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15.7 Infringement—Elements and Burden of Proof—Trade Dress (15 U.S.C. § 1125(a)(1))

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15.7 Infringement—Elements and Burden of Proof—Trade Dress
(15 U.S.C. § 1125(a)(1))

            On the plaintiff’s claim for trade dress infringement, the plaintiff has the burden of proving by a preponderance of the evidence each of the following elements: 

First, [describe the plaintiff’s trade dress] is distinctive; 

Second, the plaintiff owns [describe the plaintiff’s trade dress] as trade dress; 

Third, the [describe the plaintiff’s trade dress] is nonfunctional; and 

Fourth, the defendant used [describe trade dress used by the defendant] [trade dress similar to [describe the plaintiff’s trade dress]] without the consent of the plaintiff in a manner that is likely to cause confusion among ordinary consumers as to the source, sponsorship, affiliation, or approval of the [plaintiff’s] [defendant’s] goods. 

            If you find that each of the elements on which the plaintiff has the burden of proof has been proved, your verdict should be for the plaintiff.  If, on the other hand, the plaintiff has failed to prove any of these elements, your verdict should be for the defendant. 


              To provide the jury further guidance on the first element of this instruction (distinctiveness), use Instruction 15.9 (Infringement—Elements—Validity—Unregistered Marks), Instruction 15.10 (Infringement–Elements—Validity—Unregistered Marks—Distinctiveness) (see the Comment to that instruction on Modifications for Trade Dress cases), and 15.11 (Infringement—Elements—Validity—Distinctiveness—Secondary Meaning). If the trade dress is registered, use Instruction 15.8 (Infringement—Elements—Presumed Validity and Ownership—Registered Trademark). For an instruction providing guidance on the third element of this instruction, see Instruction 15.12 (Infringement—Elements—Validity—Trade Dress—Non–Functionality Requirement). For an instruction covering the fourth element of this instruction, see Instruction 15.18 (Infringement—Likelihood of Confusion—Factors—Sleekcraft Test).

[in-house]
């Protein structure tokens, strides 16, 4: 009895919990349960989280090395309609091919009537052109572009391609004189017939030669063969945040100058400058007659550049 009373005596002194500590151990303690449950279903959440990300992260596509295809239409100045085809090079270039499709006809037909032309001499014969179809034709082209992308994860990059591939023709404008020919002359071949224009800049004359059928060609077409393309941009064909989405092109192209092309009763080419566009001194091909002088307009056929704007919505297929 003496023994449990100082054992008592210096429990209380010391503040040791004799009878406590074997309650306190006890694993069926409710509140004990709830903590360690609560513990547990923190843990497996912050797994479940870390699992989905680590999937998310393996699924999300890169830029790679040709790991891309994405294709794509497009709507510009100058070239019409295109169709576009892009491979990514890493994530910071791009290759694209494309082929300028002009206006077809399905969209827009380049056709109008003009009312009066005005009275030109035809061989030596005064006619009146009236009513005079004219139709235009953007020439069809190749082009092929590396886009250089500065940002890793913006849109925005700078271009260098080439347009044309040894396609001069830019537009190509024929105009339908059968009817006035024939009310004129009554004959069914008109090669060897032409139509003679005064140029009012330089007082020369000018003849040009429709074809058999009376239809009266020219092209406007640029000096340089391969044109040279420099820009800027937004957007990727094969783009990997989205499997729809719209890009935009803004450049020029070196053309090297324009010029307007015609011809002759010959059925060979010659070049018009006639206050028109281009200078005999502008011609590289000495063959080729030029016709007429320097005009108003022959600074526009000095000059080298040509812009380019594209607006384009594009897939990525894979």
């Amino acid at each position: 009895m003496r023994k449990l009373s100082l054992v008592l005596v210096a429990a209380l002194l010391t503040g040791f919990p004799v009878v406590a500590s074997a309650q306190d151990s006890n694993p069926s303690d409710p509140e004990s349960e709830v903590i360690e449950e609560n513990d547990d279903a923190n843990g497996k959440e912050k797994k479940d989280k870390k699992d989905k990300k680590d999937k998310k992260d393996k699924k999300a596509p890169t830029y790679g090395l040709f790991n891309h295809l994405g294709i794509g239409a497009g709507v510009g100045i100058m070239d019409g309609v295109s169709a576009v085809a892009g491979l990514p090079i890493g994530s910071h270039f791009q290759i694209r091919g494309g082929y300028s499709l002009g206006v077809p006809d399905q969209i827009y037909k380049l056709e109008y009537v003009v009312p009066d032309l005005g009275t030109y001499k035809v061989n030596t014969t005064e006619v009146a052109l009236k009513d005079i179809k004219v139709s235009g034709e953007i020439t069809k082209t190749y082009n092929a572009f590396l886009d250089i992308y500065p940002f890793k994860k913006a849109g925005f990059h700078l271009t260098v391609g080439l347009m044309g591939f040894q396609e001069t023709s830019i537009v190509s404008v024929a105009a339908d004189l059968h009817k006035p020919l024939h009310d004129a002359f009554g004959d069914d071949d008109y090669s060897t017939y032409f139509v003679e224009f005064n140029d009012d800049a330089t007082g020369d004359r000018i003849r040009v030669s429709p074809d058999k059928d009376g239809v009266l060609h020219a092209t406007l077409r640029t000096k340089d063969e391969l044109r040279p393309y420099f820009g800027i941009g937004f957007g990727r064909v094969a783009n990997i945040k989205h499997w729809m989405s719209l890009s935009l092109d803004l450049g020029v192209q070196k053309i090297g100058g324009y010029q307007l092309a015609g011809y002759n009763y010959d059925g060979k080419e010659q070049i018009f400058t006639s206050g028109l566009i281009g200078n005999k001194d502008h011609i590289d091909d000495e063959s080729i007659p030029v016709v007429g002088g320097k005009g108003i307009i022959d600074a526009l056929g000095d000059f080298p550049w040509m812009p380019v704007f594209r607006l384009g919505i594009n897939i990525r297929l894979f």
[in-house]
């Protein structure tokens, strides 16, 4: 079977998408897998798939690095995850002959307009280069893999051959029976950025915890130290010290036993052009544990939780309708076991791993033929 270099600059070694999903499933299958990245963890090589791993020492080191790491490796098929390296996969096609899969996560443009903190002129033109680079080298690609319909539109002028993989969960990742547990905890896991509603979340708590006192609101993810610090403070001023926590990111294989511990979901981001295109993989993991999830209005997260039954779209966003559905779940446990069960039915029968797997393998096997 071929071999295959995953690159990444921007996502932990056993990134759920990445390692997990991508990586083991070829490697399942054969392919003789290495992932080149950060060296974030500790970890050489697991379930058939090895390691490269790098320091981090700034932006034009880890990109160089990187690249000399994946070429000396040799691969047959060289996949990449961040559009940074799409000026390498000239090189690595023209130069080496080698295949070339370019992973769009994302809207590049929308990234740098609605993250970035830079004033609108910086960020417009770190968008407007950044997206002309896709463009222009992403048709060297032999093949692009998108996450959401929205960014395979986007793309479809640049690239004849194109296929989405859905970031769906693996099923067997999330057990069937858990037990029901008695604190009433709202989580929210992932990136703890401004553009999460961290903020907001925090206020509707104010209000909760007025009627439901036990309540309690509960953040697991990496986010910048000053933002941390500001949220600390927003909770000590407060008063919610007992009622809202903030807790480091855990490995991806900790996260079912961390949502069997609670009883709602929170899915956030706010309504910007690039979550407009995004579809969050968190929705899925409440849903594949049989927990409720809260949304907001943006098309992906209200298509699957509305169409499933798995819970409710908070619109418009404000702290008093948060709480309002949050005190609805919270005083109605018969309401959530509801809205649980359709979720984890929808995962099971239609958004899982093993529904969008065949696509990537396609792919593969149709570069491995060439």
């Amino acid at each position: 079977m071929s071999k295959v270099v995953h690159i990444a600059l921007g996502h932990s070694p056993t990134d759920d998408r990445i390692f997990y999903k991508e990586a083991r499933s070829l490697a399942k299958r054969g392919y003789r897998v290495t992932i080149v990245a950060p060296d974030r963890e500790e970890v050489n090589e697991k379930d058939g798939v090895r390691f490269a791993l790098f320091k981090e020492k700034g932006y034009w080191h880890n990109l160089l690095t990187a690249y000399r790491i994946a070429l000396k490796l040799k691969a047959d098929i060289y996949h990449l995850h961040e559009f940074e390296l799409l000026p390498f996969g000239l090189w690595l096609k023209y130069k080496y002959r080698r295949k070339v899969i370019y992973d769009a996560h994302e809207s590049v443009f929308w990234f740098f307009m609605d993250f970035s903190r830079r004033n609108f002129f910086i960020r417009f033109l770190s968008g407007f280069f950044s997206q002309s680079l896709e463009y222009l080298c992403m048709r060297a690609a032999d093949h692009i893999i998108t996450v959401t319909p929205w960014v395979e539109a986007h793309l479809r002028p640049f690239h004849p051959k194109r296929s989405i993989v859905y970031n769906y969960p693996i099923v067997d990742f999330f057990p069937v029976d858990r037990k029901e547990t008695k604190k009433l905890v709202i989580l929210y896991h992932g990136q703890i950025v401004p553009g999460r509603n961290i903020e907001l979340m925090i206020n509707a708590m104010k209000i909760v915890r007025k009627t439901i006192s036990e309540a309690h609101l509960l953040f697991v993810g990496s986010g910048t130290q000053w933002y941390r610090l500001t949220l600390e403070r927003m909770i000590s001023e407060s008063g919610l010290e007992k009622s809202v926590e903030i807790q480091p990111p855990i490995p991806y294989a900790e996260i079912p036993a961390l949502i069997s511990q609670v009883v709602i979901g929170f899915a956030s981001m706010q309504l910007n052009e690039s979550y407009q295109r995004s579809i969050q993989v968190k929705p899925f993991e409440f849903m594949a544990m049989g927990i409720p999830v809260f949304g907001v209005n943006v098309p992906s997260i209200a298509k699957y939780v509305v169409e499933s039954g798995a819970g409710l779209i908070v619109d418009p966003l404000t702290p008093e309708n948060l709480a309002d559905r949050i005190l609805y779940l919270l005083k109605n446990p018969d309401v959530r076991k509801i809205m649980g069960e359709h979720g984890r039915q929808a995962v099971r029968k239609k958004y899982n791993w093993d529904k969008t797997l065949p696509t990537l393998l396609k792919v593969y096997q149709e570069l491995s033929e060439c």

See Mattel, Inc. v. Walking Mountain Prods., 353 F.3d 792, 808 (9th Cir. 2003) (“Generally, to recover for trade dress infringement under [15 U.S.C.] § 1125, a plaintiff must show that ‘its trade dress is protectable and that defendant’s use of the same or similar trade dress is likely to confuse consumers.’ A trade dress is protectable if it is ‘nonfunctional and has acquired secondary meaning and if its imitation creates a likelihood of consumer confusion.’”) (citations omitted); Talking Rain Beverage Co. Inc. v. S. Beach Beverage Co., 349 F.3d 601, 603 (9th Cir. 2003) (citing as elements of proof necessary to show infringement of bottle design: “(1) nonfunctionality, (2) distinctiveness and (3) likelihood of confusion”). 

            “In trademark cases, it is not necessary for plaintiff to prove actual damage or injury to state a prima facie case of infringement. Injunctive relief does not require that injury be proven. . . . All that must be proven to establish liability and the need for an injunction against infringement is the likelihood of confusion. ” 5 J. Thomas McCarthy, McCarthy on Trademarks and Unfair Competition § 30:2.50 (5th ed. 2019). 

Revised March 2024